Truckee, CA, May 22, 2015 – 10 Imaging Inc. launched their debut product on Kickstarter, RoboSnap.  RoboSnap provides “Vision for Your Robot”, by detecting objects in the environment by their color, location, shape and size.  The creator of RoboSnap, Shari Vedovato says, “We created RoboSnap to add a new dimension to your robot to allow it to have more understanding of the environment and be more autonomous.”

RoboSnap currently works on the LEGO® Mindstorms EV3 as well as the Raspberry Pi with the BrickPi add-on board.


Not only can RoboSnap add vision to your robot, it can be programmed with Snap!, a Scratch extension or with the Python and C programming languages.  Shari says, “We provide many choices to program RoboSnap in order to support our youngest customers to our most experienced.  We received a lot of positive feedback about the ability to program the EV3 with Snap! at our demonstrations at the San Mateo Maker Faire.  Many kids are learning Scratch at school and it is comfortable for them to continue to program with this language as they move into robotics.”  Kickstarter backers can select to receive the “JUST THE SOFTWARE”  reward if they are interested in programming their robots with Snap! on the EV3.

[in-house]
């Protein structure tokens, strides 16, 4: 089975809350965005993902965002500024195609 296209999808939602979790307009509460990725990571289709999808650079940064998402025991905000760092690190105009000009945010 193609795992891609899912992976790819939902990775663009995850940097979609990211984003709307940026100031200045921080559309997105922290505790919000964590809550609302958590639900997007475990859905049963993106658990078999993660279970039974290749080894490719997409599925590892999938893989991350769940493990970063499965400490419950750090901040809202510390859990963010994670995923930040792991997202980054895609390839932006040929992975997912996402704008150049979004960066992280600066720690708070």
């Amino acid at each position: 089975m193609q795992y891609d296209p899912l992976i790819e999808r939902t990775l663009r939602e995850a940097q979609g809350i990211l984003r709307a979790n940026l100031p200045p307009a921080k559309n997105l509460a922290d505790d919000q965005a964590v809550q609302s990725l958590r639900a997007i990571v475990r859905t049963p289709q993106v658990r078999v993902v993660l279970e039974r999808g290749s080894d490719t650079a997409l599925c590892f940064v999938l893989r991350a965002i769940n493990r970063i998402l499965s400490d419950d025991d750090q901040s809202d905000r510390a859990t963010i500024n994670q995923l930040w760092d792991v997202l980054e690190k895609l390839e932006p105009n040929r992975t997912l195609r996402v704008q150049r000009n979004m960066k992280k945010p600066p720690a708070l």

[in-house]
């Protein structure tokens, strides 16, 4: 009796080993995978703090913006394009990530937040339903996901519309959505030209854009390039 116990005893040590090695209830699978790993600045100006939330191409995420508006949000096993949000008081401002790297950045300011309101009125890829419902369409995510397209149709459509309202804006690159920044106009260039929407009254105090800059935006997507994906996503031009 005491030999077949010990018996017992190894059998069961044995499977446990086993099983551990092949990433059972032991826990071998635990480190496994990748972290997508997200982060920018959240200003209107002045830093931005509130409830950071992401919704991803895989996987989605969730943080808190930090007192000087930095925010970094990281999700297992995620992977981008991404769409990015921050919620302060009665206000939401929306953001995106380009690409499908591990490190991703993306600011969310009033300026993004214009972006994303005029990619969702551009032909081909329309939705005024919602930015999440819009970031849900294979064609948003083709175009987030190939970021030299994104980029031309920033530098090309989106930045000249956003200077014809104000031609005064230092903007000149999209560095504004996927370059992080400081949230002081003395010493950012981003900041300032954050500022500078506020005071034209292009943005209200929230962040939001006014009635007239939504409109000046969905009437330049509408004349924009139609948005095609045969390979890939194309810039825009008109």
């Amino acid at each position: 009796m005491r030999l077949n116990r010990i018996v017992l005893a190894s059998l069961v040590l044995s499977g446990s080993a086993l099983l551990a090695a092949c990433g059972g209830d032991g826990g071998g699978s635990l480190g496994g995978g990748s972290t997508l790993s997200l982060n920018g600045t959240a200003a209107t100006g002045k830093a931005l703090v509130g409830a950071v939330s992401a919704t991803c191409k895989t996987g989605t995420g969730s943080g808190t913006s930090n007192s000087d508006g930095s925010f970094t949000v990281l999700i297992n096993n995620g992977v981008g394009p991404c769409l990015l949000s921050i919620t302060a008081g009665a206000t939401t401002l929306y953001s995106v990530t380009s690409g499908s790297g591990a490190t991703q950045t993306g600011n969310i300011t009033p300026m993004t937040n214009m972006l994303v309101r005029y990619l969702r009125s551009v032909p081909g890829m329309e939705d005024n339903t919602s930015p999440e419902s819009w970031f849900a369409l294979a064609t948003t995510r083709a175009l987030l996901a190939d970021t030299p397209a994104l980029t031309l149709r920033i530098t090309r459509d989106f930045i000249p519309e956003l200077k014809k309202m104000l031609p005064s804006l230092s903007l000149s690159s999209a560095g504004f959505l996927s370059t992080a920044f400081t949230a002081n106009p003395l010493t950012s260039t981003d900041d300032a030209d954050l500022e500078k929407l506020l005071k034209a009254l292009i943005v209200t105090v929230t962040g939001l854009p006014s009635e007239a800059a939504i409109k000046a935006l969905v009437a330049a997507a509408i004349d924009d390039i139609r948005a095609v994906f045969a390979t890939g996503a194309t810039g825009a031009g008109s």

Riley Breuner, a high school student who recently competed in the FIRST Robotics League competition said, “It’s great that there’s a new sensor that can detect colors accurately and reliably. It’s almost impossible to use the existing Lego sensors because you can run the same program and get different results or it just detects the wrong color. RoboSnap is a much better option.“  Shari agreed, “When watching the recent FIRST LEGO League missions I noticed that it was difficult for the robots to perform the ‘Search Engine’ mission in one pass.  It was necessary to use the ‘eyes’ of the players to determine the color.   We have shown that RoboSnap can do this mission in a single pass.  Although RoboSnap is not currently sanctioned to be part of the FIRST LEGO League competition, we are working on having it accepted.”